Without doubt Germany has produced some of the most important architects of the modern era. For this reason, we want to devote a small set of posts to reflections on some the more important exponents.
We begin with Peter Behrens… 🙂
Although one of the most important and influential architects of the modern era, most people would be hard pressed to name more the one of the buildings by architect and designer Peter Behrens (14 April 1868 – 27 February 1940). If they could name one, and even this is not certain, perhaps it would be his AEG Turbine Factory in Berlin (pictured above). Although he is less well known than other architects—perhaps because his style was not easy to summarise and, indeed, even the Turbine Factory itself is difficult to appreciate without an understanding of its historical context—his achievements have been significant, and his importance for the development of architecture might best be understood by looking at some of the young architects (all of whom have become famous) who worked in his studio around 1910, such as: Le Corbusier, Mies van der Rohe and Walter Gropius.
Largely unknown to many people, Behrens designed Belin’s Alexanderplatz, perhaps one of Germany’s most iconic and well known public places.
Born in Hamburg, Behrens moved to Munich in 1890 where he began his career as a painter, illustrator and bookbinder. In these years, he was part of Munich’s art scene, and worked in the Jugendstil (Art Nouveau) style that was popular at the time. In 1899, Behrens was invited by the Grand-duke Ernst-Ludwig of Hessen to the Darmstadt Artists’ Colony, where he was offered the opportunity to build his own house.
The resulting building—Behrens’ first work of architecture—is deeply indebted to Art Nouveau, but it is more remarkable for the way in which it deviates from Art Nouveau norms. Many consider its more austere, stripped down style to be Behrens’ first step away from decorative styles and towards the modernism that he eventually helped to inspire.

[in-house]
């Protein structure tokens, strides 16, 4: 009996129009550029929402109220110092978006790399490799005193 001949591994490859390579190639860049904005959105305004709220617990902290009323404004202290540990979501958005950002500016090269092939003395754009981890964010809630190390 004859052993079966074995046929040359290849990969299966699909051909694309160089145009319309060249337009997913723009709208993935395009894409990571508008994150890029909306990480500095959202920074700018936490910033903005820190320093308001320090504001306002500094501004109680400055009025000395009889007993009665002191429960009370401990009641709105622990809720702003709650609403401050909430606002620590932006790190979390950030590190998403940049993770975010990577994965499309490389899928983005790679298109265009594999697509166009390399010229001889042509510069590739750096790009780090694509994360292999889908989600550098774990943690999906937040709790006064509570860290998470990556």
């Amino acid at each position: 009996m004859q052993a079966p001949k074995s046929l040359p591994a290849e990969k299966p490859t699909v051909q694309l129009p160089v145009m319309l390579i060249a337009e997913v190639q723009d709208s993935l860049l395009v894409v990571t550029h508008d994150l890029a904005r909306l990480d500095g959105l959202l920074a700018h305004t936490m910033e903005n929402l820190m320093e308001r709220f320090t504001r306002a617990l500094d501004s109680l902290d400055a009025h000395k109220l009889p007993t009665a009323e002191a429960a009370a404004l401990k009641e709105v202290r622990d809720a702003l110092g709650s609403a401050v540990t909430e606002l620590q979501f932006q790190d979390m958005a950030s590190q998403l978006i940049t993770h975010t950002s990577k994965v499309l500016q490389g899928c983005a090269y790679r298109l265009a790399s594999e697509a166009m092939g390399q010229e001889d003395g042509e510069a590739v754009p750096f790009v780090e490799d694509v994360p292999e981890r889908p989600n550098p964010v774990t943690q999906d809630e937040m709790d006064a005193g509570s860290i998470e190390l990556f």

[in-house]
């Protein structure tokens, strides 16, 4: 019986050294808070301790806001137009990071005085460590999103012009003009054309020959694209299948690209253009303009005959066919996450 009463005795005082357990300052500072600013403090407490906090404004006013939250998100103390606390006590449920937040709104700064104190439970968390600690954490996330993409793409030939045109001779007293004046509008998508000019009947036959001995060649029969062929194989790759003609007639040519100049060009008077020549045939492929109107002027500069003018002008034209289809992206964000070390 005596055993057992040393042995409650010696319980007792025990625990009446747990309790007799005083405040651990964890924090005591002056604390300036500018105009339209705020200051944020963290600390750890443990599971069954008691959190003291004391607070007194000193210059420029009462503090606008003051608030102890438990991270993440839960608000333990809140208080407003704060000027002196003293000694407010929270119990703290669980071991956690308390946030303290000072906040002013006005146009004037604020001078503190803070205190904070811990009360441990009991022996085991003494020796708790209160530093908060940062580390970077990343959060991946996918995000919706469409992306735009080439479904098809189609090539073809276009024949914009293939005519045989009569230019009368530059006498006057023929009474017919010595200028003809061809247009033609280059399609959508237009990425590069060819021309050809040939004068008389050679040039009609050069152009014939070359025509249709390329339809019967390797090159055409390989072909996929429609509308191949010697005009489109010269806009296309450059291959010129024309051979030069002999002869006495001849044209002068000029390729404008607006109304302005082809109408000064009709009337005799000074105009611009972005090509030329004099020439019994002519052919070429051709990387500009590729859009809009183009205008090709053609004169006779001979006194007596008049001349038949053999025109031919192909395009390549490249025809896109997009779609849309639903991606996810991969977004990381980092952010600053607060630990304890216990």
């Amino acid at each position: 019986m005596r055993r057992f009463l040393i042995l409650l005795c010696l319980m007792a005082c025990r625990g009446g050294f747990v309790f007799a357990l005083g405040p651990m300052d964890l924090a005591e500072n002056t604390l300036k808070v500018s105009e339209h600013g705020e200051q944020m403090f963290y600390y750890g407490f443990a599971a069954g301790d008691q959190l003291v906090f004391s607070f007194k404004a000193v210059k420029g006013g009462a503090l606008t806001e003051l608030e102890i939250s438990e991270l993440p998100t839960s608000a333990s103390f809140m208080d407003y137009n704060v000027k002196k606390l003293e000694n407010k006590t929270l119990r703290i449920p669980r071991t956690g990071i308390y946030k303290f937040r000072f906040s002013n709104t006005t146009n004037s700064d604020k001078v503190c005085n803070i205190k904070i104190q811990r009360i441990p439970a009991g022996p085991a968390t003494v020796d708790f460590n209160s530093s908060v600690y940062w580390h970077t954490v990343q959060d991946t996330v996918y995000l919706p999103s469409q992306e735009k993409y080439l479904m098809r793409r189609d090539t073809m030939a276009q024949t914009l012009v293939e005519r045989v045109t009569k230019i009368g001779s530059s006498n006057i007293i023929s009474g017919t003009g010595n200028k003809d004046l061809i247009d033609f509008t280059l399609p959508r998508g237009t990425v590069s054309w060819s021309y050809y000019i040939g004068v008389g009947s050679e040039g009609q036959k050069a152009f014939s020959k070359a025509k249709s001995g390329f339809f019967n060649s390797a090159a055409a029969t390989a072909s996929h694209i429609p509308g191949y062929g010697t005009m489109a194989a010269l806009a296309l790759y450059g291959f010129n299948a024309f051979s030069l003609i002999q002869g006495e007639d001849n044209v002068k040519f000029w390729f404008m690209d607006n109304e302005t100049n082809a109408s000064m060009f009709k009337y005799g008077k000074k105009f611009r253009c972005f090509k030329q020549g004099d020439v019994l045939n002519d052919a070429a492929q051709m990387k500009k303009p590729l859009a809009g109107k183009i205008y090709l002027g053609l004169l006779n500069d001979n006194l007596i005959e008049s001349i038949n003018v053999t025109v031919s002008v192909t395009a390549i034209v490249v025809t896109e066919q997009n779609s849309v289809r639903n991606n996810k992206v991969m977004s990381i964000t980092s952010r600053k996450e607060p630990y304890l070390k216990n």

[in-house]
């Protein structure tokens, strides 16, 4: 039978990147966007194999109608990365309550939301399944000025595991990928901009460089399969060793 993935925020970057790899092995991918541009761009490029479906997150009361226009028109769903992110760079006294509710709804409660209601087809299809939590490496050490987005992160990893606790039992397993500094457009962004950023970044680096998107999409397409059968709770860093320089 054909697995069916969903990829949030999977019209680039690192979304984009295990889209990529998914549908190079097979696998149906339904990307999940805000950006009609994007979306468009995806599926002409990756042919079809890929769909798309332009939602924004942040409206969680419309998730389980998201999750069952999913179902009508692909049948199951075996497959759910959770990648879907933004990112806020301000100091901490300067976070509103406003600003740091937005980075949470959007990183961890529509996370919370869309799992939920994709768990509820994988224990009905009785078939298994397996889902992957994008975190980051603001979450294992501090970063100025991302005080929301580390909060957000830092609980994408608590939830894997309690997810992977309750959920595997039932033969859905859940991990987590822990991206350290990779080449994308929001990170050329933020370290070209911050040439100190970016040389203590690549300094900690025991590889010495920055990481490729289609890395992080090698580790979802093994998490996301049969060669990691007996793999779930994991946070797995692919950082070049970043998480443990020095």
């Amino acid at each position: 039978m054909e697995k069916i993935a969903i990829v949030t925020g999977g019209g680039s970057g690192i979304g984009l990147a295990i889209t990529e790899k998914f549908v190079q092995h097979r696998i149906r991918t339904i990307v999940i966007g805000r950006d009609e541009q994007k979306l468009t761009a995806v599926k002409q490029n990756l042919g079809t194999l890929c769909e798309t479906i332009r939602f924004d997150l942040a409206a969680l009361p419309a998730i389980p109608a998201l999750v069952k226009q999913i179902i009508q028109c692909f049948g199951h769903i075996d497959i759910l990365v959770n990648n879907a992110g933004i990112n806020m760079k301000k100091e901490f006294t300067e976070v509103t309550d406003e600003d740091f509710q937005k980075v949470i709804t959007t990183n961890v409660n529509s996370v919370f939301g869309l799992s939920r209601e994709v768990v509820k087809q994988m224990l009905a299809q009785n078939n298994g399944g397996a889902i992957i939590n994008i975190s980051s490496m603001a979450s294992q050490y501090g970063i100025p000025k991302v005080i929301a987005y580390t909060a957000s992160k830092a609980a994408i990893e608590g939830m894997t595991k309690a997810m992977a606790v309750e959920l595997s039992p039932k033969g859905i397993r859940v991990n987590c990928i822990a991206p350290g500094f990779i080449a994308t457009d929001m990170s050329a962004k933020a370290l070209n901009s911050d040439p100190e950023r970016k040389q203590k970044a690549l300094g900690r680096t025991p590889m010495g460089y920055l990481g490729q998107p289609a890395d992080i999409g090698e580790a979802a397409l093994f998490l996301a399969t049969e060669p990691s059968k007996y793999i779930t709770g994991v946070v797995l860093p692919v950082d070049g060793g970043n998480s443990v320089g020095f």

In 1907, Behrens teamed up with ten other artists and designers and a group of twelve companies to create the Deutscher Werkbund, an organisation that was deliberately designed to compete with the English Arts and Crafts movement, and to improve the status of German design and industry. As a result of this organisation, Behrens was employed by AEG as an artistic consultant and called upon to design everything from the company’s logos and typefaces to its product design, effectively making Behrens the world’s first industrial designer.
(image: wikipedia / Karsten Killian)
From this alliance in 1909 came the AEG Turbine Factory. Once again, the design did not entirely eschew traditional architecture, with solid gable ends and corner walls recalling an abstracted classical temple. However, the building’s industrial nature required a significantly different approach, in both its spatial and functional requirements, to anything that established architectural styles had to offer. As a result, steel and glass predominate in the building’s 123-meter long shell.
From the AEG Turbine Factory, it is not difficult to trace a lineage to Walter Gropius’ design for the Fagus Factory four years later, and then onward to the rest of the modern movement. Still relatively young, Behrens went on to teach at the Academy of Fine Arts in Vienna and the Prussian Academy of Arts. Though he never replicated the success of some of his protégés, his style also continued to evolve—ironically, 19 years after he created the Deutscher Werkbund to compete with English designers, Behrens designed the “New Ways” house in Northampton, considered by some to be the UK’s first Modernist house.
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